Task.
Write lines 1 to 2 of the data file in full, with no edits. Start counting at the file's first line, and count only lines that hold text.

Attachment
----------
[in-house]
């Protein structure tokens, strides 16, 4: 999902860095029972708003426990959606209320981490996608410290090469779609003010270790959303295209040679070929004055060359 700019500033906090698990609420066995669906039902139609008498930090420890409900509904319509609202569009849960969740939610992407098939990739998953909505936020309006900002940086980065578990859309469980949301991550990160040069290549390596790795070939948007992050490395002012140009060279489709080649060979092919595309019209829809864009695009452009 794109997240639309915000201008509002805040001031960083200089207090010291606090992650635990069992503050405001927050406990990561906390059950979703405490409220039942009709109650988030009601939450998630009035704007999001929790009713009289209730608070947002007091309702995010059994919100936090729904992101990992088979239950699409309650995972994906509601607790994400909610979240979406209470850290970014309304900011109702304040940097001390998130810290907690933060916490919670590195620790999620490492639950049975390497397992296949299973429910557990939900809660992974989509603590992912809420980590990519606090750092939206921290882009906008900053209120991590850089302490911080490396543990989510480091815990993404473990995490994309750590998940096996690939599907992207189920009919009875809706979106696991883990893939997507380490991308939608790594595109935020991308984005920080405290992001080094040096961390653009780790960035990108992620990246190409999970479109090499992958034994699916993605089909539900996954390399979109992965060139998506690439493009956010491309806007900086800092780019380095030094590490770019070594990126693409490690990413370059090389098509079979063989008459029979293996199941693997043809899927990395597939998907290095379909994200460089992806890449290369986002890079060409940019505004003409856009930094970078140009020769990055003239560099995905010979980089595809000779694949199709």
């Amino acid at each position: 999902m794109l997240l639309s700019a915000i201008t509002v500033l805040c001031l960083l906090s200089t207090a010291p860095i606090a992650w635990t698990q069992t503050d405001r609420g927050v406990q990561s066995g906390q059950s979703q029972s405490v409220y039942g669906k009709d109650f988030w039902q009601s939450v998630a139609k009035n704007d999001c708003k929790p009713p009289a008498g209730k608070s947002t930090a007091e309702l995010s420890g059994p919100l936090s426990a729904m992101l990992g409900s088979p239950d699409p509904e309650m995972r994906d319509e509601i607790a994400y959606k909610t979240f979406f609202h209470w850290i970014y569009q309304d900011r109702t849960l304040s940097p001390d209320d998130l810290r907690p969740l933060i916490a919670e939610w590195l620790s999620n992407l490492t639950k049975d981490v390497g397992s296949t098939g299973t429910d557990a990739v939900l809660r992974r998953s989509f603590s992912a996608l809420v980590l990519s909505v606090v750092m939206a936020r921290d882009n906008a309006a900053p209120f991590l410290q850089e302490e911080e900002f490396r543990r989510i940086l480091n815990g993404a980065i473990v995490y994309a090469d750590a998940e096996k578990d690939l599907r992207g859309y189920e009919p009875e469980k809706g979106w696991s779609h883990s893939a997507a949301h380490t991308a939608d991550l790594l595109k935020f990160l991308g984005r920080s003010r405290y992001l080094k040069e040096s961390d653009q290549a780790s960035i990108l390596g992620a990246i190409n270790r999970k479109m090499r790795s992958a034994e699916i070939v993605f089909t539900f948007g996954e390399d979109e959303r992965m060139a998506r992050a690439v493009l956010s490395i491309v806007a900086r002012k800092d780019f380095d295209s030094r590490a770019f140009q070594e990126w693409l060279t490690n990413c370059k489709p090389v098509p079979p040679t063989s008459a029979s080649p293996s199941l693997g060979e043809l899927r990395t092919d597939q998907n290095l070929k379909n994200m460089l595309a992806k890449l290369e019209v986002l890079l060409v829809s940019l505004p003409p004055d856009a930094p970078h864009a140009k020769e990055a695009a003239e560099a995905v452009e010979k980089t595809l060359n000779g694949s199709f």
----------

[in-house]
């Protein structure tokens, strides 16, 4: 999902860095029972708003426990959606209320981490996608410290090469779609003010270790959303295209040679070929004055060359 700019500033906090698990609420066995669906039902139609008498930090420890409900509904319509609202569009849960969740939610992407098939990739998953909505936020309006900002940086980065578990859309469980949301991550990160040069290549390596790795070939948007992050490395002012140009060279489709080649060979092919595309019209829809864009695009452009 794109997240639309915000201008509002805040001031960083200089207090010291606090992650635990069992503050405001927050406990990561906390059950979703405490409220039942009709109650988030009601939450998630009035704007999001929790009713009289209730608070947002007091309702995010059994919100936090729904992101990992088979239950699409309650995972994906509601607790994400909610979240979406209470850290970014309304900011109702304040940097001390998130810290907690933060916490919670590195620790999620490492639950049975390497397992296949299973429910557990939900809660992974989509603590992912809420980590990519606090750092939206921290882009906008900053209120991590850089302490911080490396543990989510480091815990993404473990995490994309750590998940096996690939599907992207189920009919009875809706979106696991883990893939997507380490991308939608790594595109935020991308984005920080405290992001080094040096961390653009780790960035990108992620990246190409999970479109090499992958034994699916993605089909539900996954390399979109992965060139998506690439493009956010491309806007900086800092780019380095030094590490770019070594990126693409490690990413370059090389098509079979063989008459029979293996199941693997043809899927990395597939998907290095379909994200460089992806890449290369986002890079060409940019505004003409856009930094970078140009020769990055003239560099995905010979980089595809000779694949199709």